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Brand maturity the key to internationalization

Brand maturity the key to internationalization

In a lecture on Wednesday (24), Arab Chamber executives went over the importance of determining what stage of internationalization businesses are in before they can enter the Arab market.


The need to identify a business’ stage of maturity before it even attempts to export was discussed by Arab Brazilian Chamber of Commerce executives on Wednesday (24) in the lecture “Opportunities to export to Arab countries.” The online conference was hosted in partnership with Programa de Qualificação para Exportação (Peiex), a Sorocaba, São Paulo-based export training program offered by the Brazilian Trade and Investment Promotion Agency (Apex-Brasil) to help companies embark in the process of becoming exporters in a planned-out, safe way.

The speakers in the lecture were Arab Chamber Commercial manager Daniela Leite (pictured above), International Business consultant Karen Mizuta, and Market Intelligence coordinator Marcus Pillon.

Leite said determining how far along in the journey to internationalization a business is in is key to outlining a good action plan. With this information available, advisory can be tailored to ensure a brand will be prepared going into a new market. “The Arab Chamber represents 22 Arab countries. Our job is to support them with a strategy of where to begin and how to begin. We will conduct a preliminary market survey and then we will work together to find opportunities,” she said.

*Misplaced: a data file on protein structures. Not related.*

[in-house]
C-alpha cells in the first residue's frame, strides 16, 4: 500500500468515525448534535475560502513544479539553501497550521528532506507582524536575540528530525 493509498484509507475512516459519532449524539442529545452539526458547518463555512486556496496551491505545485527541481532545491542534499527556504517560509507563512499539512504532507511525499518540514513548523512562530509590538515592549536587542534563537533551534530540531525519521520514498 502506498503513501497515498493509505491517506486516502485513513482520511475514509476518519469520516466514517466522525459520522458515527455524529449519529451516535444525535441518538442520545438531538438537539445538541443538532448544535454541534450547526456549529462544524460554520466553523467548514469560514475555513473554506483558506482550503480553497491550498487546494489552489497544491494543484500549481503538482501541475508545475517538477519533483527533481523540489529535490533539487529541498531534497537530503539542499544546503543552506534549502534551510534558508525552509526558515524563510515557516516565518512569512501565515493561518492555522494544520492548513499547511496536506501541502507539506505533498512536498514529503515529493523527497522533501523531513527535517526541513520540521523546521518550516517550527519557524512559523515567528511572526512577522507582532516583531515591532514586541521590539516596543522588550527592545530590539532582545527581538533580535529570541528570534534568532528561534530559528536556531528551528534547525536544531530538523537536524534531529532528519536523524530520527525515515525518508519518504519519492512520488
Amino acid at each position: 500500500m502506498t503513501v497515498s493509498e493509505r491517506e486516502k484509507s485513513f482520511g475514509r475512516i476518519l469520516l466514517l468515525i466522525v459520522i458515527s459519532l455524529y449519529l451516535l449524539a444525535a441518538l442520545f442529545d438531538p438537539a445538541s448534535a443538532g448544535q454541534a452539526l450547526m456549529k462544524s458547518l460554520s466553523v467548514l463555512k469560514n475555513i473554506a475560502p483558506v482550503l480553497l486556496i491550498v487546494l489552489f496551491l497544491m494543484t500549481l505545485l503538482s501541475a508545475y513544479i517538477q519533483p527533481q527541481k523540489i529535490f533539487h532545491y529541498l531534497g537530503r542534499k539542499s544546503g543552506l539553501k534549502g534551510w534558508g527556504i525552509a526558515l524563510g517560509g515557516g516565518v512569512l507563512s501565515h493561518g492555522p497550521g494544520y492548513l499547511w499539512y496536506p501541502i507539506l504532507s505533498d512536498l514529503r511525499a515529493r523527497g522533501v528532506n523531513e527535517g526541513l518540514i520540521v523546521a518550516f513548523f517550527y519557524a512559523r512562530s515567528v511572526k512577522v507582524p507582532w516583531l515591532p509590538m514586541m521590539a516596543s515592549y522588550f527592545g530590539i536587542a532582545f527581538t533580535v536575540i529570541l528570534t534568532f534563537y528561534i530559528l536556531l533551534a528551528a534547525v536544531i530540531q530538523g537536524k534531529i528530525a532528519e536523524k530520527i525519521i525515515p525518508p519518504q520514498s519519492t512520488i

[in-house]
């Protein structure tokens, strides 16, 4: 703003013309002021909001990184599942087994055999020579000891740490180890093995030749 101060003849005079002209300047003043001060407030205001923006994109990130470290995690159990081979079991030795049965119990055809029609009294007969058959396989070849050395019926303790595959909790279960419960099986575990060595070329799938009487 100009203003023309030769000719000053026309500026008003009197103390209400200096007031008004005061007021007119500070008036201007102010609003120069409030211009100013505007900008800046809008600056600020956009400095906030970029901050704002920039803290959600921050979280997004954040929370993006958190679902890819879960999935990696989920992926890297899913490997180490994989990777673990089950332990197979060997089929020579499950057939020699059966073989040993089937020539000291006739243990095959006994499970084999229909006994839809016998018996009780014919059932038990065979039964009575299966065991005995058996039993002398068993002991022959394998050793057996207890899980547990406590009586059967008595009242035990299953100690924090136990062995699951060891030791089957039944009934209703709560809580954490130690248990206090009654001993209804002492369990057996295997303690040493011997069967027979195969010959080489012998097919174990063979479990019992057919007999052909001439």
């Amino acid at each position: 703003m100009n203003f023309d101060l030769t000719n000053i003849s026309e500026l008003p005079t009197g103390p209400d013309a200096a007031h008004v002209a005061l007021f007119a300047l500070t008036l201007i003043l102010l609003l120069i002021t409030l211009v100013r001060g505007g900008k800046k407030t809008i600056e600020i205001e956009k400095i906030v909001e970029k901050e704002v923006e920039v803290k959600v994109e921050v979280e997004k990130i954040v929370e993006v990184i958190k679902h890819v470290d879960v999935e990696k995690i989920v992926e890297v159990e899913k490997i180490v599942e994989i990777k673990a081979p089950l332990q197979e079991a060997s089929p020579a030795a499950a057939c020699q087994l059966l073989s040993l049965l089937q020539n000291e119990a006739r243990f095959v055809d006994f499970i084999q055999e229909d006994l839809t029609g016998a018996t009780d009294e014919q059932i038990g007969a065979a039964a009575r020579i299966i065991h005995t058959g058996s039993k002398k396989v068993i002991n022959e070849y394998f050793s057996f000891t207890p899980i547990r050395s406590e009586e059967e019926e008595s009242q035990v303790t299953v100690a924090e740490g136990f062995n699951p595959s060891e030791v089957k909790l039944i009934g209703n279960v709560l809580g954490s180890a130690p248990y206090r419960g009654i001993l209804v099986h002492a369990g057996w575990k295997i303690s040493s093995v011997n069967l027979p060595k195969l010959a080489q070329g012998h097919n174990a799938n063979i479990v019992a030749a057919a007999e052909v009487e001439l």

Mizuta explained that the Arab Chamber’s International Consulting area was put in place to assist with each step of internationalization. Its purpose is to empower businesses with efficient, specialist advisory, “to enable your product to sell on the Arab market,” she said.

Screenshot/Zoom

Karen Mizuta and Marcus Pillon discussed opportunities in Arab markets and strategies for tapping into them

Top-selling products from Brazil to Arab countries include soy, poultry and beef. Regarding this, Pillon pointed out that attention must be paid to the specific requirements in place for animal-based products. “All products containing poultry or beef must be certified halal, which is an attestation that these products comply with Muslim rules and customs. This is mandatory both for the meats themselves and for processed products which contain some meat-based ingredient, such as gelatin for instance,” he explained.

Pillon also said another option is for brands to get into free zones, which enjoy strong incentives in Arab countries. This is another decision which entails prior analysis to assess the stage the would-be exporter is at.

“When it comes to small businesses, first you must figure out how those markets are regulated. As Marcus said, animal-based products, or products containing animal-based items, require halal certification. And what we do is we seek out information, including packaging requirements and how to adapt to the demands of each market,” explained Mizuta.

For more mature companies regarding international markets, feasibility studies include other steps, including setting up manufacturing plants abroad. “In this case we need to figure out what the best location is – Saudi Arabia or Egypt, for example. We need to work with technical and tax-related information to help the company build its business plan and make its way into the market in the safest way possible,” she said.

Source: ANBA

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